Two new movies, "Lincoln" and "Hyde Park on the Hudson," are intimate portraits of the two most consequential presidents of the United States. They are timely reminders that politics has never been pretty and our leaders have never been prefect human beings, but that, without Abraham Lincoln and Franklin Delano Roosevelt, our country might have been lost to the disintegrating influence of lesser men.
"Lincoln" is such a stunningly good movie that I have already seen it twice. Daniel Day-Lewis completely inhabits the person of the 16th president; the actor disappears, and we are confronted with as close an approximation of the real man as we are ever likely to see. His Lincoln is not a white marble demigod. He is a loving-but-imperfect father, a husband at the end of his patience, a country lawyer with a sharp analytical mind and a wily politician who will do just about anything to round up votes in a good cause. We have seen Lincoln's tortured melancholy before, and Mr. Day-Lewis captures that. But, more revealingly, he also displays the irrepressible humor that helped make Lincoln such a hugely popular companion, candidate and leader.
Not unlike 2012, politics in the 1860s was polarized. There was no Internet or cable news, but there were multiple newspapers in even small towns, most as partisan and spoiling for a fight as Fox News and MSNBC. A bit like Barack Obama, Lincoln was adored by his fans and vilified in the most vicious and personal ways by his foes. His opponents criticized his wife, made fun of his appearance, questioned his intelligence, accused him of being a dictator and decried his expansion of federal power.
Steven Spielberg's film is centered on a few final months of Lincoln's life when the Civil War was coming to a close and Lincoln was determined to get the 13th Amendment to the Constitution passed through Congress -- the amendment that would end slavery once and for all. The Democrats of the time were dead set against the amendment, believing it might prolong the war and eventually lead to dangerous results, such as blacks being allowed to vote and hold high office. Lincoln's Republicans were split between the radicals who wanted immediate abolition and the conservatives who saw the amendment more as a bargaining chip to attain peace.
For those who still cling to the idea that collegial bipartisanship is the best way to achieve good government, this movie is a reminder that politics has very seldom been so cordial and clean. Lincoln saved the union, freed the slaves and became the most revered of America's presidents by compromising when needed, forming convenient alliances with men who were not his friends and knowing when to seize the moment, play hardball and display a will of steel. Show him a fiscal cliff and he would know how to drive a bargain and round up votes.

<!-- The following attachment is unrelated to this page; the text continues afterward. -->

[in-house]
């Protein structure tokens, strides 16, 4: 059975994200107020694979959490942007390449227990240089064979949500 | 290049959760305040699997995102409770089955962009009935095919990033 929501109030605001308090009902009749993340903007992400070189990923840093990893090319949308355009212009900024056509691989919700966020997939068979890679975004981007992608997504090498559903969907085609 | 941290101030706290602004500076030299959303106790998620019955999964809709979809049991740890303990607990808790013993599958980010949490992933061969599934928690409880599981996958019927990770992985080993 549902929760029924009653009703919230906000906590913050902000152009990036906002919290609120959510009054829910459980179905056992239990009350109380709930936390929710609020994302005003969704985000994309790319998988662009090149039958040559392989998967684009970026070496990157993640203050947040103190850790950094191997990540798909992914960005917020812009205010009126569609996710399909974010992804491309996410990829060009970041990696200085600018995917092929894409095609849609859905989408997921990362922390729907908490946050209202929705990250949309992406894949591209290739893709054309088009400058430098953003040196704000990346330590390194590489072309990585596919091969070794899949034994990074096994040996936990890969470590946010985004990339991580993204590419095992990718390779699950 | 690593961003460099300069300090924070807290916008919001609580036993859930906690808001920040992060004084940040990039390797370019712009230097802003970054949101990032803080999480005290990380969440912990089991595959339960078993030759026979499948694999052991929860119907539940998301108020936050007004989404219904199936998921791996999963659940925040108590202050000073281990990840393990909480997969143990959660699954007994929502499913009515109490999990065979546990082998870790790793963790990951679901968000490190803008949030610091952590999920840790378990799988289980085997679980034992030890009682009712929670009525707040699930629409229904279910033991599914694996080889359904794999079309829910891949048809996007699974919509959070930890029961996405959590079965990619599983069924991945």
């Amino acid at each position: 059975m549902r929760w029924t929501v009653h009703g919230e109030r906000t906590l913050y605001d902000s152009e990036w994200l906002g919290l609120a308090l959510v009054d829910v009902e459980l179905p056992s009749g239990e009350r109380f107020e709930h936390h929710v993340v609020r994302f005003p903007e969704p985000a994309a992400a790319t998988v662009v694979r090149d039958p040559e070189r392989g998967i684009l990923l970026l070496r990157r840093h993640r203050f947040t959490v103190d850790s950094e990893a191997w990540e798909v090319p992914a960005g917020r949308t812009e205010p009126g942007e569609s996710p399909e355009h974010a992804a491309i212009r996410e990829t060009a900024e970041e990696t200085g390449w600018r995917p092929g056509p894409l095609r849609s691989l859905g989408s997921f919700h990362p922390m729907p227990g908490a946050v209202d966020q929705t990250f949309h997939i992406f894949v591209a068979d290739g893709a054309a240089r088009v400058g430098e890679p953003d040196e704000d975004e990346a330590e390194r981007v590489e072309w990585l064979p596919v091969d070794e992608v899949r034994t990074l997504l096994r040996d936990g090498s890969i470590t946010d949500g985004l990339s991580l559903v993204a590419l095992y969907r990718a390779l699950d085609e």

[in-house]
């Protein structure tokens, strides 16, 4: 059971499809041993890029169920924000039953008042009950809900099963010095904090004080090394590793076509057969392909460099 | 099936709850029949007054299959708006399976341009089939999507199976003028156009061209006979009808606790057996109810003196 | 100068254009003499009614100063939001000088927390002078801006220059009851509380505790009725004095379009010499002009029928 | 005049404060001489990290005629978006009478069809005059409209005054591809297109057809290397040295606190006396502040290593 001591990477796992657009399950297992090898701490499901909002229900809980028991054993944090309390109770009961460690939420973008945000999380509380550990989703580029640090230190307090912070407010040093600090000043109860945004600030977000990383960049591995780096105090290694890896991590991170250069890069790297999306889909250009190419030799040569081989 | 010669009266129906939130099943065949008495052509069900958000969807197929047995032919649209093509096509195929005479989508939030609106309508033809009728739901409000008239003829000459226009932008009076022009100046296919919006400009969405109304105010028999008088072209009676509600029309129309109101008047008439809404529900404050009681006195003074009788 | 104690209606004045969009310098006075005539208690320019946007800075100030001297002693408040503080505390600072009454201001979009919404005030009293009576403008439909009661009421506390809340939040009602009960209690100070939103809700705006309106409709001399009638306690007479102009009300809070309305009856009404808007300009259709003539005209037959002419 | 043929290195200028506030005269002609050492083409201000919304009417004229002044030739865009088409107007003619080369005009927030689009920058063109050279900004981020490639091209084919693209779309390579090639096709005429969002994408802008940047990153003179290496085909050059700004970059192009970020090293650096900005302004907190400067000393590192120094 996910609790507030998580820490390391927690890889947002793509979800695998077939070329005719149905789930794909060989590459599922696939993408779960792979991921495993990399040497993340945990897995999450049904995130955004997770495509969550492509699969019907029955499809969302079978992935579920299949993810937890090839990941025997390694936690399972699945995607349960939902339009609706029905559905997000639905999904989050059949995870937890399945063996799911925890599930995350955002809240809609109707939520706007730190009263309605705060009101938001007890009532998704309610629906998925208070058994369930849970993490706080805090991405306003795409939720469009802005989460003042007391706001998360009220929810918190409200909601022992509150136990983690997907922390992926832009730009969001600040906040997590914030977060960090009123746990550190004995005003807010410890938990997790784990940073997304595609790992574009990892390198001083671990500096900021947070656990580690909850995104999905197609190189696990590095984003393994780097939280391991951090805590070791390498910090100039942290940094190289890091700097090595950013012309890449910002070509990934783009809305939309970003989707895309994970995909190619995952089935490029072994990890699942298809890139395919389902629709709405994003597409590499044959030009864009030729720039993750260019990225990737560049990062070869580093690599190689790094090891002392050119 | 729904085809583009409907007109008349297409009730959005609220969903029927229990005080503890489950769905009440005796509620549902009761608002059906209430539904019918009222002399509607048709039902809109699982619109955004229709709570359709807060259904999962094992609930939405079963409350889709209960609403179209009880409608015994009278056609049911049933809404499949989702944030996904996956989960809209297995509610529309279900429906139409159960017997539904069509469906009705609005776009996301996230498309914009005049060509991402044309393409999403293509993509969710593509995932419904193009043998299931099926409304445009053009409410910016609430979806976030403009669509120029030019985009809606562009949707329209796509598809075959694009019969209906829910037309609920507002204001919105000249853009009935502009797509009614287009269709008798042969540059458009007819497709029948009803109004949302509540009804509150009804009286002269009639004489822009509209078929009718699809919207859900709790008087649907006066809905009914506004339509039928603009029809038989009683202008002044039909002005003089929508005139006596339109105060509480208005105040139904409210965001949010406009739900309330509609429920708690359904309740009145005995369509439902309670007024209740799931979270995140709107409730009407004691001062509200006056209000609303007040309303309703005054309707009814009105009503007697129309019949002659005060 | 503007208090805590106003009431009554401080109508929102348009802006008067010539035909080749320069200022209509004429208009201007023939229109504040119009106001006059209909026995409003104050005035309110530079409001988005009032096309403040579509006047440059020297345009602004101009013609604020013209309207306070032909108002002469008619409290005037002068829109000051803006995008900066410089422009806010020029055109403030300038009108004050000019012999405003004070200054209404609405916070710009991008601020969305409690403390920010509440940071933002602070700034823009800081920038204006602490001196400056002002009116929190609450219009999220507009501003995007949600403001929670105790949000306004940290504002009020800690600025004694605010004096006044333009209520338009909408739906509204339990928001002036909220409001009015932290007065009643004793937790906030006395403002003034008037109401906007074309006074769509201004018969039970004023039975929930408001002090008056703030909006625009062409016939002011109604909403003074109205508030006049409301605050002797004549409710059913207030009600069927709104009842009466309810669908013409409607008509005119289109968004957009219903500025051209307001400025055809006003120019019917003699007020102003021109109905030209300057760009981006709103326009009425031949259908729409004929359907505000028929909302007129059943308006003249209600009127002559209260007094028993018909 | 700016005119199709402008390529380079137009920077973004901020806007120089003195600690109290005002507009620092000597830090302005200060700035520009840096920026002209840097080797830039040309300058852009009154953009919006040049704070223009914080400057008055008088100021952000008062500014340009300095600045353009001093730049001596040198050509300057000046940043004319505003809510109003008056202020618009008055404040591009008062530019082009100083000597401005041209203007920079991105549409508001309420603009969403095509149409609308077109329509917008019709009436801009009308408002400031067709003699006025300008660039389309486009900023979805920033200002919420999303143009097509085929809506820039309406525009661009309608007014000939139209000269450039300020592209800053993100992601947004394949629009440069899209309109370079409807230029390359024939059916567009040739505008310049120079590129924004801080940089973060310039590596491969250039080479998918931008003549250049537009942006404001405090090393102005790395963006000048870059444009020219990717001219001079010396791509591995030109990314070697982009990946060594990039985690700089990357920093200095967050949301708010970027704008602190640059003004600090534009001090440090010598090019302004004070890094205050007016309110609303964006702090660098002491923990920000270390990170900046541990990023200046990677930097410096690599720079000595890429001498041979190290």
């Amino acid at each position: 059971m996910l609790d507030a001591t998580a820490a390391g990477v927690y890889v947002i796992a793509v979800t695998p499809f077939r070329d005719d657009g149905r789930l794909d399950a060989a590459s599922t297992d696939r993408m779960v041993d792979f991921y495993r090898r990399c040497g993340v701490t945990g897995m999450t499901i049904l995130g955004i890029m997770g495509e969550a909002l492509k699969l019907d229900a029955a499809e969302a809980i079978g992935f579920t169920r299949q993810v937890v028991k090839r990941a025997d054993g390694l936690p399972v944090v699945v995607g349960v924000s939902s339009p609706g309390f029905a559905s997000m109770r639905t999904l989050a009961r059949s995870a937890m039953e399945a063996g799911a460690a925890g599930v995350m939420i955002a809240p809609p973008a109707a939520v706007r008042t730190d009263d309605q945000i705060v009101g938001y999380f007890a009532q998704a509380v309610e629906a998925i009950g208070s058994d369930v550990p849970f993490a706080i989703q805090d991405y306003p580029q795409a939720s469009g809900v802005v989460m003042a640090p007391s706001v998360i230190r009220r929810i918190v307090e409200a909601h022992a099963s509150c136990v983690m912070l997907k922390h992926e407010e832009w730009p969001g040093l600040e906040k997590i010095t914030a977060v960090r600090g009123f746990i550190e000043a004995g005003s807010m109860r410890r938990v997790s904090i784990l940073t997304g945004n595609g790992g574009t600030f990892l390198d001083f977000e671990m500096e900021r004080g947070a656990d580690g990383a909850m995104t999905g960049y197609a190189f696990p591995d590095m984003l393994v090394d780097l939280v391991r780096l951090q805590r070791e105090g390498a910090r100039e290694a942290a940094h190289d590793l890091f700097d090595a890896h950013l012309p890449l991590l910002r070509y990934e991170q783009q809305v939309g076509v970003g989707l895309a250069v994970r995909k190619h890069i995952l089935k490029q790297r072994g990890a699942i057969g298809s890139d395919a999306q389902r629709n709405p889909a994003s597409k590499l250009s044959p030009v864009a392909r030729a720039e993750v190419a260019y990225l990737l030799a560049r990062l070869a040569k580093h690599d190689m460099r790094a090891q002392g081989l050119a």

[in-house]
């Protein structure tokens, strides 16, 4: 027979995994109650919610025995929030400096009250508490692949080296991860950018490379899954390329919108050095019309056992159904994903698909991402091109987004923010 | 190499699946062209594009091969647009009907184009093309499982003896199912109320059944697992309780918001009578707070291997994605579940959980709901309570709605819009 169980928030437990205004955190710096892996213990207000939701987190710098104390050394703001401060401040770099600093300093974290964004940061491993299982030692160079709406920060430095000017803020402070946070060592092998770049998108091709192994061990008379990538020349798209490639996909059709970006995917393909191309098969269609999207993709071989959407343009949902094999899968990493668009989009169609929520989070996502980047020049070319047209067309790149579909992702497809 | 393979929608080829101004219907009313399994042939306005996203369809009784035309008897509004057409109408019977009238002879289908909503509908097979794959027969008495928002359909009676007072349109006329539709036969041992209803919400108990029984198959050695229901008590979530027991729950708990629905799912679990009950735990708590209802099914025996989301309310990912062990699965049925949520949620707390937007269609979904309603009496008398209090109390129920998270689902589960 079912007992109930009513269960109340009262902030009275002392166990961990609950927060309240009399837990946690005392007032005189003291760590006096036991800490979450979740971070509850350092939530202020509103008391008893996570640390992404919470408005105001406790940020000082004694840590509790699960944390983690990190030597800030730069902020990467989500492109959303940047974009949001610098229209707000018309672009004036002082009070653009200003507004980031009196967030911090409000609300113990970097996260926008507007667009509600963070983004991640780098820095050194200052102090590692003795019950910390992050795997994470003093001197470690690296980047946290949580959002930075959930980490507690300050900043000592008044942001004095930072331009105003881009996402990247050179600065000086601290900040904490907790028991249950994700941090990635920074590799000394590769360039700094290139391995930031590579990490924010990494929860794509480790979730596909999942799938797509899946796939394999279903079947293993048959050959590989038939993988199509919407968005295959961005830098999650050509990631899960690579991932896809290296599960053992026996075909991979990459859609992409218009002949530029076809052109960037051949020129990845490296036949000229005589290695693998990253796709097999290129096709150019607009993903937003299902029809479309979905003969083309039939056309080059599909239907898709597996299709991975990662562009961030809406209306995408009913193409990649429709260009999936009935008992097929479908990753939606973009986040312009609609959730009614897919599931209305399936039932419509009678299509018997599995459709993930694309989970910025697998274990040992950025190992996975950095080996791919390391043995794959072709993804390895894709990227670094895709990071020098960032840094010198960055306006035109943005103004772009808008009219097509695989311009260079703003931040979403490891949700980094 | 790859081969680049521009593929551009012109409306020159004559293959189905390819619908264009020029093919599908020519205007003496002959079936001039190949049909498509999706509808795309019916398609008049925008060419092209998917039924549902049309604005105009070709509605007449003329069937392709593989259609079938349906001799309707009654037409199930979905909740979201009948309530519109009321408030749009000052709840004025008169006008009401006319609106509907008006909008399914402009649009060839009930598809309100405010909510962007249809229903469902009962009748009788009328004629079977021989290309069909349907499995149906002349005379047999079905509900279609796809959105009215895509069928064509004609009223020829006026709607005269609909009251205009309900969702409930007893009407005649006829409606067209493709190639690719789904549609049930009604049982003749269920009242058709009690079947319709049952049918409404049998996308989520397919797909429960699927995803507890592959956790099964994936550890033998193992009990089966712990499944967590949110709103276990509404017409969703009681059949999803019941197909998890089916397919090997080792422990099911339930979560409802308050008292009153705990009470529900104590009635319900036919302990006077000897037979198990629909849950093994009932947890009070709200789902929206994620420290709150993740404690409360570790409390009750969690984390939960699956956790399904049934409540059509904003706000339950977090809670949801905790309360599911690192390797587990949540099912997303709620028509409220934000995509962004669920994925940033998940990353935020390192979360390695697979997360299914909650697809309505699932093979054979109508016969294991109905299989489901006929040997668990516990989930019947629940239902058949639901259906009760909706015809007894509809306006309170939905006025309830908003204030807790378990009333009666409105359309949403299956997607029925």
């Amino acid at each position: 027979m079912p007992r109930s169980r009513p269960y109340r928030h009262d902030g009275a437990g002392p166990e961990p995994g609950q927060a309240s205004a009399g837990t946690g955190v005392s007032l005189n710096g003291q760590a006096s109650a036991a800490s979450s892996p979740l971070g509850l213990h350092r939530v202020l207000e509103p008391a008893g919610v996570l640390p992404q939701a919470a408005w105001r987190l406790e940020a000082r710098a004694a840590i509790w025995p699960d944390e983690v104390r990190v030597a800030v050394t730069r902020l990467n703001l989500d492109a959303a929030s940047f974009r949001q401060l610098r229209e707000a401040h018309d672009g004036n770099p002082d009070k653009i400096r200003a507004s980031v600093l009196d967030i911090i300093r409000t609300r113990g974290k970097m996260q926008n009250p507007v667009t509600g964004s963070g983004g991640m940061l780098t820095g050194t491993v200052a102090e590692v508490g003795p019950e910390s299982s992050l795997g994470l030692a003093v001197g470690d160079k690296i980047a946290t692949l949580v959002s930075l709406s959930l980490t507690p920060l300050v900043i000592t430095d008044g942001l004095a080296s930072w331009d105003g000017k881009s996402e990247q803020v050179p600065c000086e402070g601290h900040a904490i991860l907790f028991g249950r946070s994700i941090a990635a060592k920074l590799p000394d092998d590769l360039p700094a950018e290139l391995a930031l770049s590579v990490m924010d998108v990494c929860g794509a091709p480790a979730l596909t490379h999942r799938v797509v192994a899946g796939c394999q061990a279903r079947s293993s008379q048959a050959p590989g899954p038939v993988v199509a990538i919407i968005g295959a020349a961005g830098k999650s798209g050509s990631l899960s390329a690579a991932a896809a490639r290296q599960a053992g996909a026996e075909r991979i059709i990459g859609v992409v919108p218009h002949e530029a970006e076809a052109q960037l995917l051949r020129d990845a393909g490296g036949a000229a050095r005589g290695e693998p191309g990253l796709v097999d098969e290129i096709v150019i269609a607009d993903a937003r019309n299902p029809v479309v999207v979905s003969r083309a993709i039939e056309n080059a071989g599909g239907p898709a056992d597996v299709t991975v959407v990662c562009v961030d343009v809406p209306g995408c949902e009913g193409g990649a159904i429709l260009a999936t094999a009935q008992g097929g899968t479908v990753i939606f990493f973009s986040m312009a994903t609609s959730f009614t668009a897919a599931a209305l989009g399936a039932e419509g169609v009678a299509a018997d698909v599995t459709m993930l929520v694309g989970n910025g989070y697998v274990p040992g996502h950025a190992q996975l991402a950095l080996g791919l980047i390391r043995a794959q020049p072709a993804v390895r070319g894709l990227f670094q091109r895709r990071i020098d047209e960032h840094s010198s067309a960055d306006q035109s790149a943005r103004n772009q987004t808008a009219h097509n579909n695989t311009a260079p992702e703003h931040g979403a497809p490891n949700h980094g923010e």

"Hyde Park on the Hudson" is a much more slight movie. It tells the story of a single weekend in the 1930s when the king and queen of England paid a visit to President Roosevelt at his family home in the New York countryside. Bill Murray does a good job portraying FDR, but does not inhabit the man the way Mr. Day-Lewis transformed himself into Lincoln. Still, the film offers vivid insights into the private life of the president who saved the nation from collapse during the Great Depression, prosecuted the Second World War and established a vastly more robust federal government.
As the movie shows, Roosevelt's achievements emanated from a curiously complex household. He had mistresses who were permanent and simultaneous in-house companions. The First Lady had her own separate accommodations and her own intimate female friends. And all of this was hidden from public view. Hidden, too, with the complicity of the press, was FDR's severe disability. An aide would carry the president to his car in full view of news photographers, but no picture would be taken until Roosevelt had composed himself and raised his confident grin to the cameras.
The media were far most constrained and compliant in Roosevelt's time than in either Lincoln's era or our own. At the end of "Hyde Park on the Hudson," I wondered whether FDR's political career could have survived exposure of his personal relationships and the ravages of polio. My guess is that Americans would have adjusted to his physical condition but would not have tolerated his unconventional marital arrangement.
And would America have been better off knowing all the secrets at the cost of losing FDR's immense political talents?
Two-time Pulitzer Prize winner David Horsey is a political commentator for the Los Angeles Times. Go to latimes.com/news/politics/topoftheticket/ to see more of his work.